Basic Hockey Photography Tips for Parents

The hockey season is in full swing and most of you parents with hockey kids are in the arena several days a week. Catching your young Crosby in action is very important, you never know when you will have to produce a great photo of your young guy/girl for Sportsnet or a Tim Hortons commercial. Ha! That’s what we hockey parents can only dream about. Here are a few tips that may help with those great hockey photos.

ISO, Shutter Speeds, and White Balance

Most arenas are poorly lit, therefore you must use a higher ISO speed to accommodate a higher shutter speed for action stopping photos. Arenas are usually lit by mercury vapor lights, which are very blue. Most cameras have a very good Auto White Balance (AWB), but if you would like to have better control of the light, play with the manual white balance on your camera. If you set the manual white balance yourself, you will have more consistency in all your photos and this will make it easier to correct (if needed) later. The key is to make sure that your ice is white and not blue.

Adjusting Your Camera’s Light Meter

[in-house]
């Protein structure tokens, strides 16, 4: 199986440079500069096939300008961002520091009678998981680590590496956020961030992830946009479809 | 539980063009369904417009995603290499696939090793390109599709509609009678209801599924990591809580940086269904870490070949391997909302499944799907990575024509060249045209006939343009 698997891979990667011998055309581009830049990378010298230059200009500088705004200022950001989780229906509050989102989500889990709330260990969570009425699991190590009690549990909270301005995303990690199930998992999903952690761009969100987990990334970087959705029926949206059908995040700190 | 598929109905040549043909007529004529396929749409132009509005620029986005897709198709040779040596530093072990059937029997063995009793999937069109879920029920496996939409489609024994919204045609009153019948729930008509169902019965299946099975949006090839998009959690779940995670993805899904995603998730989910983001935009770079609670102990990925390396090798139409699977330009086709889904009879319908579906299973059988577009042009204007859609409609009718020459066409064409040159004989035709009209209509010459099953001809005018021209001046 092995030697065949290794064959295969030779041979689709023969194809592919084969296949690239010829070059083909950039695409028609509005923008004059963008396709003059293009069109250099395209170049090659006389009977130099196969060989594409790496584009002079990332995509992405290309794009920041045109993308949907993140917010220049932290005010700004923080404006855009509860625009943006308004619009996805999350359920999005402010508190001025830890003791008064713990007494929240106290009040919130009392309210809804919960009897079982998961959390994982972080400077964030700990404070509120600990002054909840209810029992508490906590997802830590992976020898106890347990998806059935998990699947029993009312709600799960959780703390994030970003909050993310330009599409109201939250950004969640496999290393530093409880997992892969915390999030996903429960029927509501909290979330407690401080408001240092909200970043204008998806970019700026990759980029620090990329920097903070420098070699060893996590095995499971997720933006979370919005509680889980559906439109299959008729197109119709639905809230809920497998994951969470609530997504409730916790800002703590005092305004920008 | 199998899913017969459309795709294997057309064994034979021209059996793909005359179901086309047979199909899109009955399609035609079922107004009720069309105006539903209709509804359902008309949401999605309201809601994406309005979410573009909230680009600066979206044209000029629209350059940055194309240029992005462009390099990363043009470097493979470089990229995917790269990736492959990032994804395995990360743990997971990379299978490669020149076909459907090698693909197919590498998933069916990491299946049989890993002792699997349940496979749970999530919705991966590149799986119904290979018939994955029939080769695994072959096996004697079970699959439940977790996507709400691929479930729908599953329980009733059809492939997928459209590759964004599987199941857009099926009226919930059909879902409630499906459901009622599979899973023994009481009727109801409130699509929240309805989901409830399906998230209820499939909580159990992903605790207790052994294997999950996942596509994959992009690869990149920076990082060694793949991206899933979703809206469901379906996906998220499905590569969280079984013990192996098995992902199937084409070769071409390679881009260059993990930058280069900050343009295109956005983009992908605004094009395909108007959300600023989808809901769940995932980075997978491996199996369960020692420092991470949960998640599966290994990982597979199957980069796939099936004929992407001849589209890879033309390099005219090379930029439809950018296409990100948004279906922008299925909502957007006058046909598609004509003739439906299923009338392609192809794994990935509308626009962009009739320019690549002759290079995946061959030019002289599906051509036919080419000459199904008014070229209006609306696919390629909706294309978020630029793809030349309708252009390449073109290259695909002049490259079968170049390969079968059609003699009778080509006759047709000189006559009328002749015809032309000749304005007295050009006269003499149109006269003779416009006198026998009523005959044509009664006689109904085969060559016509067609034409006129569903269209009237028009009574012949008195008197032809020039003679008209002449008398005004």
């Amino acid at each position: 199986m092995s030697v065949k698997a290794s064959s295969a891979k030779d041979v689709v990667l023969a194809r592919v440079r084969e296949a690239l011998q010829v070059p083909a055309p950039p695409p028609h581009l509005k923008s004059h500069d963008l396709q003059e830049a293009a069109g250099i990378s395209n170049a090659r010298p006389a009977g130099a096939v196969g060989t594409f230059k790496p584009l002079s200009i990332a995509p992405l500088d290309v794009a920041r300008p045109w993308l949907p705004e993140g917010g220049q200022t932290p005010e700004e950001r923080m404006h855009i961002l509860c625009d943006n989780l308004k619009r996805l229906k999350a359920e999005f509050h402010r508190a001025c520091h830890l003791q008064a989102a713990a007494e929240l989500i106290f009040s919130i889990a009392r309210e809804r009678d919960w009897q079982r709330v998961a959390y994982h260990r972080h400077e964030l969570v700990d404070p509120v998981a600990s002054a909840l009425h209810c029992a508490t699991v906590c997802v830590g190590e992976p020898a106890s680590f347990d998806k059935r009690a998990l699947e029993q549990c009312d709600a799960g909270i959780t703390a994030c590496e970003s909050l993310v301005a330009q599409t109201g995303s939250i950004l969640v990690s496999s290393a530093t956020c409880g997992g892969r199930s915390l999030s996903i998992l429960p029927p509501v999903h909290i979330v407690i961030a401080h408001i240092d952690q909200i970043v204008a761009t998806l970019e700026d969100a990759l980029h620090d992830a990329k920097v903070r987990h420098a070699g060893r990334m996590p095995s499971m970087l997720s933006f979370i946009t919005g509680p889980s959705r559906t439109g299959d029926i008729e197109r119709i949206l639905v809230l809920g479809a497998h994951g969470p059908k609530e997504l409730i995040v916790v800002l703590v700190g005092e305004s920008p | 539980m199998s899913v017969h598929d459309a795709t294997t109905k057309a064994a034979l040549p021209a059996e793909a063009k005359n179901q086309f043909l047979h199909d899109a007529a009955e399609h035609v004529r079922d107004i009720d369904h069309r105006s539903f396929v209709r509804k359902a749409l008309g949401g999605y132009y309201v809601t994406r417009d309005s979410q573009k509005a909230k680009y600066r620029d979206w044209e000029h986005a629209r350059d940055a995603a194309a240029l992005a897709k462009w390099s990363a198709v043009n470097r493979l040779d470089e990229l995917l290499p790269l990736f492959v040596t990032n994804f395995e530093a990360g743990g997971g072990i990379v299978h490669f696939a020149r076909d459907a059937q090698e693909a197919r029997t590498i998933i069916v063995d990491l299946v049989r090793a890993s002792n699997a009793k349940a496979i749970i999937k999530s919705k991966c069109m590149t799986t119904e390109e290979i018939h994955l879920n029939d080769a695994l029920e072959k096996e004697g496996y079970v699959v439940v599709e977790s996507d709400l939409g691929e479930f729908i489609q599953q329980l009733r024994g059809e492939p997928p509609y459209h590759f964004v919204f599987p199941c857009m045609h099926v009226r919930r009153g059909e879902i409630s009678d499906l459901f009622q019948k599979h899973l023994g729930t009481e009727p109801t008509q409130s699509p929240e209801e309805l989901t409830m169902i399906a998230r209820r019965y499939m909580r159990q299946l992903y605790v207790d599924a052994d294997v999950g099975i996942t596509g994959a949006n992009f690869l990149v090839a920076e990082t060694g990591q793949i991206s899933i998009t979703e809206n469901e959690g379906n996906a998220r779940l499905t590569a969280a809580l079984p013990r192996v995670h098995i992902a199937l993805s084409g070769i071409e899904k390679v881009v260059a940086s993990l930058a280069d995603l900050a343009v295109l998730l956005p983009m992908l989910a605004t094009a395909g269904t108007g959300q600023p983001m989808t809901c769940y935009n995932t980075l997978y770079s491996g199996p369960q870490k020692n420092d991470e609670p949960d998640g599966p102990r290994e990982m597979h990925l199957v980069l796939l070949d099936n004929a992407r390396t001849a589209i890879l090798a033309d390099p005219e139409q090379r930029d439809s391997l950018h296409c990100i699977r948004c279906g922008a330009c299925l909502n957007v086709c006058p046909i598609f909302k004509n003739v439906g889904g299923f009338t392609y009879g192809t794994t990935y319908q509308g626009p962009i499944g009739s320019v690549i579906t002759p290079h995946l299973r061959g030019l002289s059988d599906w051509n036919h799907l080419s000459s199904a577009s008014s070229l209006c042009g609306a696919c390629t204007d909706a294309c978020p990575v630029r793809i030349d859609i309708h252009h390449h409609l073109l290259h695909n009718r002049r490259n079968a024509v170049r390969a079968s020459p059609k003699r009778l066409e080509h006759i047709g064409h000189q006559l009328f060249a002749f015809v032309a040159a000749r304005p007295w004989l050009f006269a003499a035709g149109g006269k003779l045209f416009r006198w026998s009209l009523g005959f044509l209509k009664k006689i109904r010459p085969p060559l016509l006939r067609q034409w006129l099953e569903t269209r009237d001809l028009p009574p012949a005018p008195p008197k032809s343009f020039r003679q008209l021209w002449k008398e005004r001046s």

Shooting hockey photos are very similar to shooting in winter, the players are surrounded by white ice. This fools the light meter in your camera and if you shoot on “Auto”, your photos will be underexposed and your ice will appear grey. Therefore, if you are shooting on “Auto”, adjust the compensation “+/-“ to +0.5 or +1. If you are shooting on manual, overexpose your photos by +0.5 or +1 stop.

Capture More Than What’s on The Ice

Photography is about opening your eyes, look off the ice for interesting photos. This tip should be used in all your photography. It could be the kids playing mini sticks off to the side, it could be a grandpa standing at the glass, it might be a coach talking to a kid or maybe the coach talking to the team. These pictures are sometimes more impactful than the on-ice photos that we spend so much time trying to get.

Personally, my father went to every single hockey game of both my kids, he’s gone now and do you think that I have any photos of him sitting in the rink or patting my son’s head after the big game? Now those memories are only in my head. Remember, photography is about capturing those emotions of our everyday life. Once in a while they become art, and that is what we try to accomplish with every shutter that we release.

Keep shooting and don’t miss those moments! For more hockey tips, be sure to read Hockey Photography Techniques to Help You Capture Great Photos.

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